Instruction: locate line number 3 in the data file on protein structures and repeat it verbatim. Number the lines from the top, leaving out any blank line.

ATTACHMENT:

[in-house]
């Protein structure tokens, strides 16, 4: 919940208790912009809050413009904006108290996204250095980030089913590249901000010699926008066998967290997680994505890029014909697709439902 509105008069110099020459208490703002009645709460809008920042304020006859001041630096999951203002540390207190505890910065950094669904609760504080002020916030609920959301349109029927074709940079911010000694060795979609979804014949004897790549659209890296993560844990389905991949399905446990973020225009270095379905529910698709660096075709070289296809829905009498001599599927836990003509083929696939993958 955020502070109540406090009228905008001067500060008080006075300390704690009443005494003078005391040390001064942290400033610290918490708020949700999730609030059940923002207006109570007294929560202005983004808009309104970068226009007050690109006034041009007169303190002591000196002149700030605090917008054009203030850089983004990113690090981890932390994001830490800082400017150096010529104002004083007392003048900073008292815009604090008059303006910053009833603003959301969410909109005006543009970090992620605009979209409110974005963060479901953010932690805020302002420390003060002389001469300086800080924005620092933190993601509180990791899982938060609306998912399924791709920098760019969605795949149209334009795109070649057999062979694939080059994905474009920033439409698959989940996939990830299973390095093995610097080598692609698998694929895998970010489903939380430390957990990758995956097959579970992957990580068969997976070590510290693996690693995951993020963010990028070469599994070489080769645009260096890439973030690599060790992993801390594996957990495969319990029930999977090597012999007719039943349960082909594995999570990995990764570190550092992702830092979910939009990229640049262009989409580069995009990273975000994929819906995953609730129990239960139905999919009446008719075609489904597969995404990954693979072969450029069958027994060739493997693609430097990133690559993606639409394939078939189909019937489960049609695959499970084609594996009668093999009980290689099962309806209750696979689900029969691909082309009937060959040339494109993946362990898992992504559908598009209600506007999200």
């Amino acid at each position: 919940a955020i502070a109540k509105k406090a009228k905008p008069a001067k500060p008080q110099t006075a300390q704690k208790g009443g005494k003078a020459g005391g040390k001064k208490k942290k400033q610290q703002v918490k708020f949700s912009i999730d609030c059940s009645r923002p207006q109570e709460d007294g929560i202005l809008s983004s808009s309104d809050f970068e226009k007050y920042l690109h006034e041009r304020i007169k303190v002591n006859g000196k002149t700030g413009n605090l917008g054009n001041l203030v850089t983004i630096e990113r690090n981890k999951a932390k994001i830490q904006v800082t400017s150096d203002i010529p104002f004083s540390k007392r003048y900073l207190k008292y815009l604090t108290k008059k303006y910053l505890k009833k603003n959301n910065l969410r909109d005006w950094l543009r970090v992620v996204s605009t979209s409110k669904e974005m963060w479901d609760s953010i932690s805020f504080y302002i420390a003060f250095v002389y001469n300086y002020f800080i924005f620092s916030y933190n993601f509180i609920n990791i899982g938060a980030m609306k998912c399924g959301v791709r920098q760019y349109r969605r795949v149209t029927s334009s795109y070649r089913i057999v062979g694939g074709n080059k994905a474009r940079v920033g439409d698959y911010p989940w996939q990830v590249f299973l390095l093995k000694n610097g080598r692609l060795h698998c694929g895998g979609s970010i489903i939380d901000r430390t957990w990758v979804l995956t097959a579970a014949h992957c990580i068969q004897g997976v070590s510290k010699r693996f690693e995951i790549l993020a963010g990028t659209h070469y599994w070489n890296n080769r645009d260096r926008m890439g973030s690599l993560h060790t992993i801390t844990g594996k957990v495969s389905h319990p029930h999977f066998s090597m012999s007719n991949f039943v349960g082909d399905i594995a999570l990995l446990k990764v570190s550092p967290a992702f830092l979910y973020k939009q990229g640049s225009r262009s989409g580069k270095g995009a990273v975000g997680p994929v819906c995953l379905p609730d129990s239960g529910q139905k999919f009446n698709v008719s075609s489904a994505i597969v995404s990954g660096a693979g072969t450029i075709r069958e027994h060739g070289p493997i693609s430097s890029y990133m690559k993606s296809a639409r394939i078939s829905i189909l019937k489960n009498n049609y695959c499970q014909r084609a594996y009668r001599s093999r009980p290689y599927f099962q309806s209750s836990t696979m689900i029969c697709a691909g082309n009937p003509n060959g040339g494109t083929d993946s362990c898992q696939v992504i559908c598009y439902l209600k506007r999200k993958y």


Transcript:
């Amino acid at each position: 919940a955020i502070a109540k509105k406090a009228k905008p008069a001067k500060p008080q110099t006075a300390q704690k208790g009443g005494k003078a020459g005391g040390k001064k208490k942290k400033q610290q703002v918490k708020f949700s912009i999730d609030c059940s009645r923002p207006q109570e709460d007294g929560i202005l809008s983004s808009s309104d809050f970068e226009k007050y920042l690109h006034e041009r304020i007169k303190v002591n006859g000196k002149t700030g413009n605090l917008g054009n001041l203030v850089t983004i630096e990113r690090n981890k999951a932390k994001i830490q904006v800082t400017s150096d203002i010529p104002f004083s540390k007392r003048y900073l207190k008292y815009l604090t108290k008059k303006y910053l505890k009833k603003n959301n910065l969410r909109d005006w950094l543009r970090v992620v996204s605009t979209s409110k669904e974005m963060w479901d609760s953010i932690s805020f504080y302002i420390a003060f250095v002389y001469n300086y002020f800080i924005f620092s916030y933190n993601f509180i609920n990791i899982g938060a980030m609306k998912c399924g959301v791709r920098q760019y349109r969605r795949v149209t029927s334009s795109y070649r089913i057999v062979g694939g074709n080059k994905a474009r940079v920033g439409d698959y911010p989940w996939q990830v590249f299973l390095l093995k000694n610097g080598r692609l060795h698998c694929g895998g979609s970010i489903i939380d901000r430390t957990w990758v979804l995956t097959a579970a014949h992957c990580i068969q004897g997976v070590s510290k010699r693996f690693e995951i790549l993020a963010g990028t659209h070469y599994w070489n890296n080769r645009d260096r926008m890439g973030s690599l993560h060790t992993i801390t844990g594996k957990v495969s389905h319990p029930h999977f066998s090597m012999s007719n991949f039943v349960g082909d399905i594995a999570l990995l446990k990764v570190s550092p967290a992702f830092l979910y973020k939009q990229g640049s225009r262009s989409g580069k270095g995009a990273v975000g997680p994929v819906c995953l379905p609730d129990s239960g529910q139905k999919f009446n698709v008719s075609s489904a994505i597969v995404s990954g660096a693979g072969t450029i075709r069958e027994h060739g070289p493997i693609s430097s890029y990133m690559k993606s296809a639409r394939i078939s829905i189909l019937k489960n009498n049609y695959c499970q014909r084609a594996y009668r001599s093999r009980p290689y599927f099962q309806s209750s836990t696979m689900i029969c697709a691909g082309n009937p003509n060959g040339g494109t083929d993946s362990c898992q696939v992504i559908c598009y439902l209600k506007r999200k993958y």